Another risk is to let the team stray off topic and/or address other problems. As we may use brainstorming in any part of our design process—including areas related to a project’s main scope—it’s vital that participants stick to the problem relevant to that part (what Osborn called the “Point of View”). Similarly, by framing problems with “How Might We” questions, we remember brainstorming is organic and free of boundaries. Overall, your team should stay fluid in the search for ways you might resolve an issue – not chase a “holy grail” solution someone has developed elsewhere. The idea is to mine idea “ore” and refine “golden” solutions from it later.

Learn More about Brainstorming

The Interaction Design Foundation’s course on Design Thinking discusses Brainstorming in depth: https://www.interaction-design.org/courses/design-thinking-the-beginner-s-guide-ver1

This blog offers incisive insights into Brainstorming workshops: https://blog.intercom.com/running-design-workshops/

Jonathan Courtney’s article for Smashing Magazine shows Brainstorming’s versatility: https://www.smashingmagazine.com/2016/06/a-framework-for-brainstorming-products

Literature on Brainstorming

Here’s the entire UX literature on Brainstorming by the Interaction Design Foundation, collated in one place:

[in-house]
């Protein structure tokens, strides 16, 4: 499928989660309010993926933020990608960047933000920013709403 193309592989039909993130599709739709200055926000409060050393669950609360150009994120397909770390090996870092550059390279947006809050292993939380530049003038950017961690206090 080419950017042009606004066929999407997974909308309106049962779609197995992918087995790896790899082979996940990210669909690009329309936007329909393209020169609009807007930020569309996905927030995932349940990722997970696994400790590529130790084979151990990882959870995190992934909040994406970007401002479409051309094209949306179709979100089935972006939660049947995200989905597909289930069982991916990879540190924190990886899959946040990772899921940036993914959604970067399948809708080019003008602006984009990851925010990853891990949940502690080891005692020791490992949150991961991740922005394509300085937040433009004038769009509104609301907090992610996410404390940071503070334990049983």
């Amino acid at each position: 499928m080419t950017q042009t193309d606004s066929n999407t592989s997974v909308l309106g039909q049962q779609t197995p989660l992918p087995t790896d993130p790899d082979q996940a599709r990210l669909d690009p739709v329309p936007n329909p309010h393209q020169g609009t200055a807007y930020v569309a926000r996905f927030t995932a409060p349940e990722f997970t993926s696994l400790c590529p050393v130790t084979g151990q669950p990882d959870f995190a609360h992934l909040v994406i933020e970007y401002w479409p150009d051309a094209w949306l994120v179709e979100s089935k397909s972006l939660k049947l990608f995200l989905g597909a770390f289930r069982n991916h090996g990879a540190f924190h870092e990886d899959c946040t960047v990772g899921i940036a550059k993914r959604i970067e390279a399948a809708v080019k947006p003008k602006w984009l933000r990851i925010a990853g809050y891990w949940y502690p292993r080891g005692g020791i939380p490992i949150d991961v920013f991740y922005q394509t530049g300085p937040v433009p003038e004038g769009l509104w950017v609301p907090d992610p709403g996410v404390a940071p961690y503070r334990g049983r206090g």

Learn more about Brainstorming

Take a deep dive into Brainstorming with our course Creativity: Methods to Design Better Products and Services .

The overall goal of this course is to help you design better products, services and experiences by helping you and your team develop innovative and useful solutions. You’ll learn a human-focused, creative design process.

We’re going to show you what creativity is as well as a wealth of ideation methods―both for generating new ideas and for developing your ideas further. You’ll learn skills and step-by-step methods you can use throughout the entire creative process. We’ll supply you with lots of templates and guides so by the end of the course you’ll have lots of hands-on methods you can use for your and your team’s ideation sessions. You’re also going to learn how to plan and time-manage a creative process effectively.